Prototype Reviews – End users can help inform the design phase of the project by reviewing prototypes of the finished product, enabling the incorporation of feedback prior to development, saving time, money, and morale.
User Acceptance Testing – UAT means a group of end users performs specific, predetermined tests that prove the product works as designed prior to the product’s release. Having end users test the product prior to release can save the product from poor adoption if errors are found prior to release, and in the case of one of the above projects, it can create product evangelists who “sell” your product for you.
Limitations of Customer Involvement
Problems, not Solutions – While end users are great at identifying problems and needs, they are rarely good at identifying the most feasible and sensible solutions. Problems are easy, solutions are not.
Problems, not Symptoms – Customers can easily identify problems, however, sometimes those problems are actually symptoms of larger, root cause issues. If the project team doesn’t follow the right steps to ensure they are addressing root causes, their end-products may fall short of solving the right problem.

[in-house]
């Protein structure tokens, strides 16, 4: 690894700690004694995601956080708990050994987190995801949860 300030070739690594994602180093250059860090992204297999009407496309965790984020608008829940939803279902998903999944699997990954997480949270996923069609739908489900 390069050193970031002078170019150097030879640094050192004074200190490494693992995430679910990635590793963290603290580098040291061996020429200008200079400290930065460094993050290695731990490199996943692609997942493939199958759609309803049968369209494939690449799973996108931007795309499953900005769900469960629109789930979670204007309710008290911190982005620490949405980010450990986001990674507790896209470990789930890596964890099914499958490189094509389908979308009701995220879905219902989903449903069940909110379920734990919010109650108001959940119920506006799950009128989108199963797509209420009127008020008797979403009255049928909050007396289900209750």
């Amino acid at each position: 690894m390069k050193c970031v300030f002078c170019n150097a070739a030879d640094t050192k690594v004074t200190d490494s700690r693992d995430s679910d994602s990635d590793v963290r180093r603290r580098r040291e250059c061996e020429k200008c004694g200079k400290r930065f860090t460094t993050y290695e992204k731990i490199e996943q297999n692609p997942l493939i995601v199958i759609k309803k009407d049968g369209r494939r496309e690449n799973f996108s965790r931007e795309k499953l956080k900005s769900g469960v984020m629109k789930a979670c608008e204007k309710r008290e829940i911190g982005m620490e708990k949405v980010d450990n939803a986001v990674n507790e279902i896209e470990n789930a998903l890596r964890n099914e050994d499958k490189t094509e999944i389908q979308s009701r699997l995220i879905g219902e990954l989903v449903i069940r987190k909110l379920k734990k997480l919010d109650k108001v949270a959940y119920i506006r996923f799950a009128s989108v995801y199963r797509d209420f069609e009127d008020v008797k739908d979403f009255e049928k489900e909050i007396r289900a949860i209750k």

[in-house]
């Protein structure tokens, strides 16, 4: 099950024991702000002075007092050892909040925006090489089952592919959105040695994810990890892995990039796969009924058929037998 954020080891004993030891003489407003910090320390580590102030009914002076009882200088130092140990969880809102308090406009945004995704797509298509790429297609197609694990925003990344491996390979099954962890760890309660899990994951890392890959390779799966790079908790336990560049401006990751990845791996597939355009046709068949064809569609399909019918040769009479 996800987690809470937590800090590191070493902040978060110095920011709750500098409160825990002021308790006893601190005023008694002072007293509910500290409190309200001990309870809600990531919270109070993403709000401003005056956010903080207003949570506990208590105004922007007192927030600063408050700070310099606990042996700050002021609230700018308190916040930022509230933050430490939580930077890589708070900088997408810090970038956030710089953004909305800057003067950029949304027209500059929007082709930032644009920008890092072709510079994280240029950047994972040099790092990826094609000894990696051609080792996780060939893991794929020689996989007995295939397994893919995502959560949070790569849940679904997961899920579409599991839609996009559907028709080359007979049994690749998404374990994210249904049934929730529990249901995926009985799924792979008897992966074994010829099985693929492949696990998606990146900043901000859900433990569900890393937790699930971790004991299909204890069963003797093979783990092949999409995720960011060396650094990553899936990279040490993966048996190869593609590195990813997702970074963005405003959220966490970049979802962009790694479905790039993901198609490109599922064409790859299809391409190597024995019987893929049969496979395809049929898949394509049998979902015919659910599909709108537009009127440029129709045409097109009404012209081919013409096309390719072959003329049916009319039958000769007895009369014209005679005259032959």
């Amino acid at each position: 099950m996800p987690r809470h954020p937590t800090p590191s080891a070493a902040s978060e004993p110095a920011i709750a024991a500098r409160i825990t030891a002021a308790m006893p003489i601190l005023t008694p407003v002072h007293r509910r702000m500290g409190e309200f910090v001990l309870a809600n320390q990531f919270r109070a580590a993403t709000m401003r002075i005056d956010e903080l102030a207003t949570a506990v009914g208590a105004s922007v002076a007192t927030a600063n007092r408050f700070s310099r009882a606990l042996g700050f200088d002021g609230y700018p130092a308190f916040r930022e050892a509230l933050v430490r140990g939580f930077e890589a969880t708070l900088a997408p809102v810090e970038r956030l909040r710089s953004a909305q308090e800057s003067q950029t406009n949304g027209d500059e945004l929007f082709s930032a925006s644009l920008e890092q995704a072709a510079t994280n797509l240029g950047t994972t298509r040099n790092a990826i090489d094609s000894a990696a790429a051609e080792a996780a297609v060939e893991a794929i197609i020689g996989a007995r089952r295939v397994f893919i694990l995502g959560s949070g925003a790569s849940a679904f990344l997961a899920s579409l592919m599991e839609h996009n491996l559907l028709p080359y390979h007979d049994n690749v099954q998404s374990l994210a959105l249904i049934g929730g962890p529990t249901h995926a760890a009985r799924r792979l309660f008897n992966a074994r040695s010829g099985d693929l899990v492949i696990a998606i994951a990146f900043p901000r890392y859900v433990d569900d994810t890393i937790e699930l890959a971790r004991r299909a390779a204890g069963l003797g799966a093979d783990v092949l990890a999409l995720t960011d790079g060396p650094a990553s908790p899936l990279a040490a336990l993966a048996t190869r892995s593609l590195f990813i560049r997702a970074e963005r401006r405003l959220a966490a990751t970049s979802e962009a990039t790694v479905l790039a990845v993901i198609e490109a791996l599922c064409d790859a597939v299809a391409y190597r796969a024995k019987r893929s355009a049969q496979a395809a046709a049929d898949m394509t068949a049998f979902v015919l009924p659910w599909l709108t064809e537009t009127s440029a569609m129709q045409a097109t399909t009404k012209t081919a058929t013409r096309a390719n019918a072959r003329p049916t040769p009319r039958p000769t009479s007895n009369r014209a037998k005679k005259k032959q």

Doesn’t Solve All My Problems – Upon release, some end users will remark that while the product meets some of their needs, it doesn’t solve all of their problems. That’s OK as long as the product does solve key issues as promised. The issue here might be failing to appropriately set customer expectations. However, if you’ve solved important issues with your product, your customers will allow you the opportunity to solve their other problems afterwards.
The Customer has the ability to hire and fire you, just like your boss, so why not go directly to the source to determine the right problems to fix? Every project has the goal of (1) delivering solutions to customer problems, and (2) deriving value for your sponsors. There’s not a better way of ensuring these two goals are met than to ask your customers to tell you about their problems.
I would love to hear about your project experience with utilizing end user involvement on your projects and any best practices that you want to share.
Reprinted with permission from Slalom Consulting – © 2011 Slalom Consulting
Roger Kastner is a Business Architect with Slalom Consulting who is passionate about raising the caliber of project leadership within organizations to maximize the value of projects. You can read more articles from the series on “Why Projects Succeed” here.